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SCOTUS won’t restrict expert testimony in drug trafficking case

Testimony that "most" drug mules know what they are carrying was admissible because it didn't refer specifically to the defendant's state of mind, the justices found in a split decision.

WASHINGTON (CN) — The Supreme Court on Thursday refused to draw new lines around the kind of expert testimony the government can present in a drug trafficking case.

In a 6-3 ruling, the court upheld the government’s use of expert testimony about the mental state of most drug couriers, in the case of a woman convicted of knowingly transporting methamphetamine across the U.S.-Mexico border.

“An expert’s conclusion that ‘most people’ in a group have a particular mental state is not an opinion about ‘the defendant’ and thus does not violate Rule 704(b),” Justice Clarence Thomas wrote for the majority. 

Federal law prohibits expert witnesses from sharing opinions on a defendant’s mental state in criminal cases. The George H.W. Bush appointee said this logic prevents witnesses from taking over the jury’s role. 

Leading the dissent, Justice Neil Gorsuch said the court had carved a path around the rule against offering opinions on a defendant’s guilt. The Donald Trump appointee said his colleagues gave the government a powerful new tool. 

“Prosecutors can now put an expert on the stand — someone who apparently has the convenient ability to read minds — and let him hold forth on what ‘most’ people like the defendant think when they commit a legally proscribed act,” Gorsuch wrote. 

Deliah Diaz brought a challenge to expert testimony used against her after she was caught transporting $370,000 worth of methamphetamine across the border. Diaz was driving back to California after a trip to Mexico when she was stopped at the San Ysidro border crossing. An officer asked her to roll down her car’s rear windows, but Diaz claimed she was unable to because the windows were manual.

The border patrol officer later found packages of methamphetamine stuffed inside the window compartment, making it impossible to roll down the window.

Diaz claimed she didn’t know the drugs were in the car because she was borrowing the vehicle from her boyfriend. A jury still found Diaz guilty of knowingly importing methamphetamine because a government expert testified that drug traffickers do not typically entrust drugs to an unknowing person. The justices' ruling means her conviction and seven-year sentence are upheld.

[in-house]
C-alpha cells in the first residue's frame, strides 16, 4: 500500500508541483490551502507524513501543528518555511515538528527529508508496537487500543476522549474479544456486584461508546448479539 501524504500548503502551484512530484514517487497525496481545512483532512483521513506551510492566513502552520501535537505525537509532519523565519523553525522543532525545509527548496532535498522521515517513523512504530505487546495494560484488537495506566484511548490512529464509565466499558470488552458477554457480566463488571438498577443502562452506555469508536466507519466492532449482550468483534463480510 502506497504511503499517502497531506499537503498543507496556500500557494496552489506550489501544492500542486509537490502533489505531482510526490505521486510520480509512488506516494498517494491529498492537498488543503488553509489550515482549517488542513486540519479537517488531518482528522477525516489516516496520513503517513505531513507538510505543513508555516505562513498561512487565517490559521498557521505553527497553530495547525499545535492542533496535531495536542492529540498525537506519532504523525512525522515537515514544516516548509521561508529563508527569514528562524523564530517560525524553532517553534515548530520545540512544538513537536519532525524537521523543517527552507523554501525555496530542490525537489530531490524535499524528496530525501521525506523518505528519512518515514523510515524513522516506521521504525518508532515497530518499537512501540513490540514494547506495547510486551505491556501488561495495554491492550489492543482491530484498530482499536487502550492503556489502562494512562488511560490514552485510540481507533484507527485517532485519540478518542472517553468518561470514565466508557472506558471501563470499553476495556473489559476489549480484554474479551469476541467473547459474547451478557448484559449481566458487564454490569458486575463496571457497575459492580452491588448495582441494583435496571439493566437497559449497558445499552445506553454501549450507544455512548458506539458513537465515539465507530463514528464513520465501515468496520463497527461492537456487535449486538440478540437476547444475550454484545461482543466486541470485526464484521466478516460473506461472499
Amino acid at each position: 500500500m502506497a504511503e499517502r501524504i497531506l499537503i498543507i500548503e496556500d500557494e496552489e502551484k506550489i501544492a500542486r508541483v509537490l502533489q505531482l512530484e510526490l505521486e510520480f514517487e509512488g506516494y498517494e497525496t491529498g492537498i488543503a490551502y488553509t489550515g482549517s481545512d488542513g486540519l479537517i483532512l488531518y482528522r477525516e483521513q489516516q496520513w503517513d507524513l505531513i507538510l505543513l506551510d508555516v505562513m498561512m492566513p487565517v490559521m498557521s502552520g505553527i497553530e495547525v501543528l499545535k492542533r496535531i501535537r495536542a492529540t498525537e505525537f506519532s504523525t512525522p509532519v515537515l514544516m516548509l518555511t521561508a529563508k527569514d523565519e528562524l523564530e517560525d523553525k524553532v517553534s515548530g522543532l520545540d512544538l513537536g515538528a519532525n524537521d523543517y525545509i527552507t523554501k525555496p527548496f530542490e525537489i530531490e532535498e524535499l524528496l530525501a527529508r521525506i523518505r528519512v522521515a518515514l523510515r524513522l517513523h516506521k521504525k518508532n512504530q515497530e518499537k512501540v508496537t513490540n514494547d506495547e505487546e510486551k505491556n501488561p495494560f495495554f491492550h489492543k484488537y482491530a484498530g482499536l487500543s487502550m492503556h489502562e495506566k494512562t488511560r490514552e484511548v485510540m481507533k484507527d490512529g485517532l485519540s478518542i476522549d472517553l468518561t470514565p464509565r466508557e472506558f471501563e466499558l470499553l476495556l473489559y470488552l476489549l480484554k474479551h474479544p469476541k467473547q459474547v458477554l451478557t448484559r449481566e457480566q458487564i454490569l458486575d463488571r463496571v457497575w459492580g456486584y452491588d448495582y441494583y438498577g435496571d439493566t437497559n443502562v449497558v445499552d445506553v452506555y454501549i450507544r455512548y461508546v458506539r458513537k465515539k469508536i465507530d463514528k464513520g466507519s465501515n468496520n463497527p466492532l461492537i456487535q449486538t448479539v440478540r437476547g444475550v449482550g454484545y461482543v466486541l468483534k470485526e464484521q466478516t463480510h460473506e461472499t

The government defended the expert’s testimony at the Supreme Court in March, arguing that the testimony didn’t offer an opinion on Diaz’s mental state. Instead, Matthew Guarnieri, assistant to the solicitor general at the Justice Department, said the expert testified that most drug mules know what they are carrying.

Diaz claimed that expertise implied information to the jury about her state of mind.

The court disagreed, noting that the expert testified about the mental state of most drug couriers, not Diaz specifically.

“Because Agent Flood did not express an opinion about whether Diaz herself knowingly transported methamphetamine, his testimony did not violate Rule 704(b),” Thomas wrote about the witness. 

Thomas said Diaz could present evidence to differentiate herself from other drug couriers, and he noted she did so during the trial. 

“The jury was thus well aware that unknowing couriers exist and that there was evidence to suggest Diaz could be one of them,” Thomas wrote. “It simply concluded that the evidence as a whole pointed to a different conclusion: that Diaz knowingly transported the drugs.” 

Thomas said expert testimony about an entire group would be prohibited, but in Diaz’s case the expert said she was part of a group that may or may not have a particular mental state. 

“Of all drug couriers — a group that includes Diaz — he opined that the majority knowingly transport drugs,” Thomas wrote. “The jury was then left to decide: Is Diaz like the majority of couriers?” 

Justice Samuel Alito said in March that there are already rules prohibiting testimony claiming 100% of drug mules knew what they were carrying. Alito said it was unnecessary for the court to draw new lines on this topic. 

“There are other rules that take care of the extreme cases,” Alito, a George W. Bush nominee, said at arguments. 

Justice Ketanji Brown Jackson wrote a concurring opinion, noting that the rule is not party agnostic. While neither the government or defense can call an expert to offer their opinion on a defendant’s guilt, the Joe Biden appointee said both sides are permitted to use expert testimony on the likelihood that the defendant had a particular mental state. 

Diaz, Jackson noted, called an automobile specialist who testified that a driver of her car would almost certainly not know that it contained drugs. 

“Far from disserving our criminal justice system, the type of mental-state evidence that Rule 704(b) permits can be of critical assistance to lay factfinders tasked with determining a defendant’s mental state as an element of the alleged crime (or defense),” Jackson wrote. 

Justices Sonia Sotomayor and Elena Kagan, both Barack Obama appointees, joined Gorsuch’s dissent, which said that speculative guesswork about the defendant’s state of mind undermines the seriousness due to criminal proceedings. 

“It diminishes our respect for the presumptively free person, his free will and individuality, by encouraging the lazy assumption that he thinks like ‘most,’” Gorsuch wrote. “And it reduces the vital role juries are meant to play in criminal trials.” 

Follow @KelseyReichmann
Categories / Appeals, Courts, Criminal

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